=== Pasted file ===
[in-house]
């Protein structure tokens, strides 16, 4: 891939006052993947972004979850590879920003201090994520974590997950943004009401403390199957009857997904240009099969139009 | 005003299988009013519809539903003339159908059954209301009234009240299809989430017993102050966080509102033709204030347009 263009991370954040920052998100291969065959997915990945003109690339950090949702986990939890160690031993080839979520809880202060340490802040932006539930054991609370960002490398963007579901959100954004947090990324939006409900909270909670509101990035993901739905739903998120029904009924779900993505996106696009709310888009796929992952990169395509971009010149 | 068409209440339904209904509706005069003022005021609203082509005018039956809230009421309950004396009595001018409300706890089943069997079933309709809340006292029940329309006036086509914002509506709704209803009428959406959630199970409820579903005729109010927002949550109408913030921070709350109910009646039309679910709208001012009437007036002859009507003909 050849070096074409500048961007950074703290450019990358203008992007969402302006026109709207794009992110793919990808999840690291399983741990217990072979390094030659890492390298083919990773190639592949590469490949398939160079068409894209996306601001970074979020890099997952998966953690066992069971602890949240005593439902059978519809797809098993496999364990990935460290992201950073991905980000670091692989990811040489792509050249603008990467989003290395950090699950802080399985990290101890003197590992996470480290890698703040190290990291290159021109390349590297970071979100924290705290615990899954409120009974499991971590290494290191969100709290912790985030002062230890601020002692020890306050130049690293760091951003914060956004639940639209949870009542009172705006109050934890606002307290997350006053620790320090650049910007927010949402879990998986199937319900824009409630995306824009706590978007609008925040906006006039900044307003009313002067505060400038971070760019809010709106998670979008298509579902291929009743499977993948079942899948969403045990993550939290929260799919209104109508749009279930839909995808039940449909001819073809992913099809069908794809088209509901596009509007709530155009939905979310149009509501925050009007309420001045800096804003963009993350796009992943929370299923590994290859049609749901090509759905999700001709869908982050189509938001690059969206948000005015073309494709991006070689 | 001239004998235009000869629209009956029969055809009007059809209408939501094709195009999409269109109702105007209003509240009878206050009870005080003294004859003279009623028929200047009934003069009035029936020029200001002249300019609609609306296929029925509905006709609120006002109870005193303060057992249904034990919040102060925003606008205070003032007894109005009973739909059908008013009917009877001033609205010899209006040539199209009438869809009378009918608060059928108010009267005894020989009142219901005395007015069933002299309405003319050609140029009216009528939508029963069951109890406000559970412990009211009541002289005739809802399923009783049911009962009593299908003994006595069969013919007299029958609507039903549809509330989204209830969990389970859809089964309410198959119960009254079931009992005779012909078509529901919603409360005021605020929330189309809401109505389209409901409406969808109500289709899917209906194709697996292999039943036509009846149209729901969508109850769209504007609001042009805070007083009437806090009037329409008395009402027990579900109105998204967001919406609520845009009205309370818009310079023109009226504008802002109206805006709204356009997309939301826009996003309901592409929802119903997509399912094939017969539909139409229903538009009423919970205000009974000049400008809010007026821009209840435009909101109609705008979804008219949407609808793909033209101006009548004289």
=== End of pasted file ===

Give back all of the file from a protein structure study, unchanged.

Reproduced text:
[in-house]
């Protein structure tokens, strides 16, 4: 891939006052993947972004979850590879920003201090994520974590997950943004009401403390199957009857997904240009099969139009 | 005003299988009013519809539903003339159908059954209301009234009240299809989430017993102050966080509102033709204030347009 263009991370954040920052998100291969065959997915990945003109690339950090949702986990939890160690031993080839979520809880202060340490802040932006539930054991609370960002490398963007579901959100954004947090990324939006409900909270909670509101990035993901739905739903998120029904009924779900993505996106696009709310888009796929992952990169395509971009010149 | 068409209440339904209904509706005069003022005021609203082509005018039956809230009421309950004396009595001018409300706890089943069997079933309709809340006292029940329309006036086509914002509506709704209803009428959406959630199970409820579903005729109010927002949550109408913030921070709350109910009646039309679910709208001012009437007036002859009507003909 050849070096074409500048961007950074703290450019990358203008992007969402302006026109709207794009992110793919990808999840690291399983741990217990072979390094030659890492390298083919990773190639592949590469490949398939160079068409894209996306601001970074979020890099997952998966953690066992069971602890949240005593439902059978519809797809098993496999364990990935460290992201950073991905980000670091692989990811040489792509050249603008990467989003290395950090699950802080399985990290101890003197590992996470480290890698703040190290990291290159021109390349590297970071979100924290705290615990899954409120009974499991971590290494290191969100709290912790985030002062230890601020002692020890306050130049690293760091951003914060956004639940639209949870009542009172705006109050934890606002307290997350006053620790320090650049910007927010949402879990998986199937319900824009409630995306824009706590978007609008925040906006006039900044307003009313002067505060400038971070760019809010709106998670979008298509579902291929009743499977993948079942899948969403045990993550939290929260799919209104109508749009279930839909995808039940449909001819073809992913099809069908794809088209509901596009509007709530155009939905979310149009509501925050009007309420001045800096804003963009993350796009992943929370299923590994290859049609749901090509759905999700001709869908982050189509938001690059969206948000005015073309494709991006070689 | 001239004998235009000869629209009956029969055809009007059809209408939501094709195009999409269109109702105007209003509240009878206050009870005080003294004859003279009623028929200047009934003069009035029936020029200001002249300019609609609306296929029925509905006709609120006002109870005193303060057992249904034990919040102060925003606008205070003032007894109005009973739909059908008013009917009877001033609205010899209006040539199209009438869809009378009918608060059928108010009267005894020989009142219901005395007015069933002299309405003319050609140029009216009528939508029963069951109890406000559970412990009211009541002289005739809802399923009783049911009962009593299908003994006595069969013919007299029958609507039903549809509330989204209830969990389970859809089964309410198959119960009254079931009992005779012909078509529901919603409360005021605020929330189309809401109505389209409901409406969808109500289709899917209906194709697996292999039943036509009846149209729901969508109850769209504007609001042009805070007083009437806090009037329409008395009402027990579900109105998204967001919406609520845009009205309370818009310079023109009226504008802002109206805006709204356009997309939301826009996003309901592409929802119903997509399912094939017969539909139409229903538009009423919970205000009974000049400008809010007026821009209840435009909101109609705008979804008219949407609808793909033209101006009548004289």